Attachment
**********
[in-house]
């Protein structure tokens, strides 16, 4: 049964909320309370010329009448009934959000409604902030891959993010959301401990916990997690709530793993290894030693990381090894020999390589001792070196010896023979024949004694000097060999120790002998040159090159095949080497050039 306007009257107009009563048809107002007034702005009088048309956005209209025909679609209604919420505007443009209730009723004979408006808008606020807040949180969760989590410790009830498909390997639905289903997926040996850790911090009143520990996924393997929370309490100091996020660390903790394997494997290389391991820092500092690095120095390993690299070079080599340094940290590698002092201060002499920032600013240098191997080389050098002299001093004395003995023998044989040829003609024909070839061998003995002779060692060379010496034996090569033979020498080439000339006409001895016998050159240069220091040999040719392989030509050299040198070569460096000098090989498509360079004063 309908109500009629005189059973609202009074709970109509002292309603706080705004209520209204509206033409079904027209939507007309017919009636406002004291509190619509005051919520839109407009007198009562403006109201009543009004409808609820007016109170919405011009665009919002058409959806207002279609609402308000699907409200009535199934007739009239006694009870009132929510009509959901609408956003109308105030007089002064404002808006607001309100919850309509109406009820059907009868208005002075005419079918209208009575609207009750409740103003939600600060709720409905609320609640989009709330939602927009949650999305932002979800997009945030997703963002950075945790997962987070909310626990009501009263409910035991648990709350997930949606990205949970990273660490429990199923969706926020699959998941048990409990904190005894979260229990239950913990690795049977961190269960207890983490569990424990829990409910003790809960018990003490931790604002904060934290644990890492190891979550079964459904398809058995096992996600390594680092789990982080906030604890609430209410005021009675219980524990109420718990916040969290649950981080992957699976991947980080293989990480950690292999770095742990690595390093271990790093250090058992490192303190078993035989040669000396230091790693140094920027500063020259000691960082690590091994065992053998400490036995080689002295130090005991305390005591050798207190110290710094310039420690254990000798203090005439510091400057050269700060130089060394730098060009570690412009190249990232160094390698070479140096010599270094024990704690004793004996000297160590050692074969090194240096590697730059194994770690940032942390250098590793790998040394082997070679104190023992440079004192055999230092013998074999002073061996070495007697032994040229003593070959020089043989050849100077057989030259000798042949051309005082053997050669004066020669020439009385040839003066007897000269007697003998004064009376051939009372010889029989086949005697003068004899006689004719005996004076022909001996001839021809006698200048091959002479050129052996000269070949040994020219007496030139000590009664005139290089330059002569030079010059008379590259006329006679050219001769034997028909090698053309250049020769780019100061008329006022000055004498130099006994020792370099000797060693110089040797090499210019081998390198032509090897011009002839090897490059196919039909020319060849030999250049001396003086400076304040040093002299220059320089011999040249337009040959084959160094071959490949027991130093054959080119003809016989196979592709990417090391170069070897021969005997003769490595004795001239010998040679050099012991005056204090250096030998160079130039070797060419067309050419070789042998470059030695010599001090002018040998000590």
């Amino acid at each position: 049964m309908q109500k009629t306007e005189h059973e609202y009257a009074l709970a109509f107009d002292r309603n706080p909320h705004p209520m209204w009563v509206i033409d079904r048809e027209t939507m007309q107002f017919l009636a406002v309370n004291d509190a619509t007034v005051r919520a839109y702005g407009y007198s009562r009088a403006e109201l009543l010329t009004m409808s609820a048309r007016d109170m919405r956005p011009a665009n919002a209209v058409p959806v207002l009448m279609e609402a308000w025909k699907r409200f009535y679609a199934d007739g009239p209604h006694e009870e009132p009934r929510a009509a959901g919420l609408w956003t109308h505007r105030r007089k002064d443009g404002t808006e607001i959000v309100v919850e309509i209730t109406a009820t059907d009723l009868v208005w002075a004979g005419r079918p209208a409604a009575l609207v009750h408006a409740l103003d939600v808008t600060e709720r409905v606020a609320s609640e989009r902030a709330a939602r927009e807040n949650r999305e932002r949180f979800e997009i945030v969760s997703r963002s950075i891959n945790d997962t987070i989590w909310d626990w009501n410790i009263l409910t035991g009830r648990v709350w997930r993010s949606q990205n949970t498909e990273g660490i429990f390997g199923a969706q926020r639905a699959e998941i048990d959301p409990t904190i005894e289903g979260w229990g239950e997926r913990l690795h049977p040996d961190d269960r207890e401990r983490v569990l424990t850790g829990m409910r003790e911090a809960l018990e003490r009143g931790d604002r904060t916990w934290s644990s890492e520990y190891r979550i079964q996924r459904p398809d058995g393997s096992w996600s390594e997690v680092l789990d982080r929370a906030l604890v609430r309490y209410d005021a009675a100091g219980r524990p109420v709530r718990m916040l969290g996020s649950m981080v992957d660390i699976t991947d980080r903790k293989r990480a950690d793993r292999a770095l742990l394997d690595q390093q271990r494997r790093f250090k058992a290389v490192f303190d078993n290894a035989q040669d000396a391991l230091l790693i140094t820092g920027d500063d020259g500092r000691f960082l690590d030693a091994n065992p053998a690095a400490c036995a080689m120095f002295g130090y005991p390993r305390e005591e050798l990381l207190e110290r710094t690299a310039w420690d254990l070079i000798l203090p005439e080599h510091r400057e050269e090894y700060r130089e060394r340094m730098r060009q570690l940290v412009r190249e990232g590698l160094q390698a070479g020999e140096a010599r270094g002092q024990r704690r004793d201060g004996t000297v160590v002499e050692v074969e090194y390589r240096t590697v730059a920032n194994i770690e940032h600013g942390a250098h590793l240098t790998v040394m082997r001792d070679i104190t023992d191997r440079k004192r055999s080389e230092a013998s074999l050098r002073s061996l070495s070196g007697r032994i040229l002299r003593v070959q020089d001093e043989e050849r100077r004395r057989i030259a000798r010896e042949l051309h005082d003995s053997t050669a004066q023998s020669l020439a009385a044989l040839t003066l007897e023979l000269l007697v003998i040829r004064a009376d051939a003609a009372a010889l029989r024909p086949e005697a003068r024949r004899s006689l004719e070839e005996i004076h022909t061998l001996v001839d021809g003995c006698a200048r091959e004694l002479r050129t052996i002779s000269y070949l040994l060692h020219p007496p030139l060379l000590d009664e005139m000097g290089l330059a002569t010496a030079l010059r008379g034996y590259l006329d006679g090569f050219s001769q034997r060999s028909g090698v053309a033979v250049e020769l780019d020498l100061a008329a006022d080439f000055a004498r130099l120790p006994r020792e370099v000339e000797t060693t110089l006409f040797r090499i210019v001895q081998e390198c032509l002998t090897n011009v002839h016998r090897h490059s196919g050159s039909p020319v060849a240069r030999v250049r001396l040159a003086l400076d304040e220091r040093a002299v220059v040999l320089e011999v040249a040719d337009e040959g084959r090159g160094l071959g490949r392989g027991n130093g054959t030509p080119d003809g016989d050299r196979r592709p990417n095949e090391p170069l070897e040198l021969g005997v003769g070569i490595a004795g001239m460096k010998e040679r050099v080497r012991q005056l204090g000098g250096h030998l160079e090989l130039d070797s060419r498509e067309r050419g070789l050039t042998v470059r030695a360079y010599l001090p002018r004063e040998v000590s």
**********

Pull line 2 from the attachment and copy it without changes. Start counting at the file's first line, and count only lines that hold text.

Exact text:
């Protein structure tokens, strides 16, 4: 049964909320309370010329009448009934959000409604902030891959993010959301401990916990997690709530793993290894030693990381090894020999390589001792070196010896023979024949004694000097060999120790002998040159090159095949080497050039 306007009257107009009563048809107002007034702005009088048309956005209209025909679609209604919420505007443009209730009723004979408006808008606020807040949180969760989590410790009830498909390997639905289903997926040996850790911090009143520990996924393997929370309490100091996020660390903790394997494997290389391991820092500092690095120095390993690299070079080599340094940290590698002092201060002499920032600013240098191997080389050098002299001093004395003995023998044989040829003609024909070839061998003995002779060692060379010496034996090569033979020498080439000339006409001895016998050159240069220091040999040719392989030509050299040198070569460096000098090989498509360079004063 309908109500009629005189059973609202009074709970109509002292309603706080705004209520209204509206033409079904027209939507007309017919009636406002004291509190619509005051919520839109407009007198009562403006109201009543009004409808609820007016109170919405011009665009919002058409959806207002279609609402308000699907409200009535199934007739009239006694009870009132929510009509959901609408956003109308105030007089002064404002808006607001309100919850309509109406009820059907009868208005002075005419079918209208009575609207009750409740103003939600600060709720409905609320609640989009709330939602927009949650999305932002979800997009945030997703963002950075945790997962987070909310626990009501009263409910035991648990709350997930949606990205949970990273660490429990199923969706926020699959998941048990409990904190005894979260229990239950913990690795049977961190269960207890983490569990424990829990409910003790809960018990003490931790604002904060934290644990890492190891979550079964459904398809058995096992996600390594680092789990982080906030604890609430209410005021009675219980524990109420718990916040969290649950981080992957699976991947980080293989990480950690292999770095742990690595390093271990790093250090058992490192303190078993035989040669000396230091790693140094920027500063020259000691960082690590091994065992053998400490036995080689002295130090005991305390005591050798207190110290710094310039420690254990000798203090005439510091400057050269700060130089060394730098060009570690412009190249990232160094390698070479140096010599270094024990704690004793004996000297160590050692074969090194240096590697730059194994770690940032942390250098590793790998040394082997070679104190023992440079004192055999230092013998074999002073061996070495007697032994040229003593070959020089043989050849100077057989030259000798042949051309005082053997050669004066020669020439009385040839003066007897000269007697003998004064009376051939009372010889029989086949005697003068004899006689004719005996004076022909001996001839021809006698200048091959002479050129052996000269070949040994020219007496030139000590009664005139290089330059002569030079010059008379590259006329006679050219001769034997028909090698053309250049020769780019100061008329006022000055004498130099006994020792370099000797060693110089040797090499210019081998390198032509090897011009002839090897490059196919039909020319060849030999250049001396003086400076304040040093002299220059320089011999040249337009040959084959160094071959490949027991130093054959080119003809016989196979592709990417090391170069070897021969005997003769490595004795001239010998040679050099012991005056204090250096030998160079130039070797060419067309050419070789042998470059030695010599001090002018040998000590």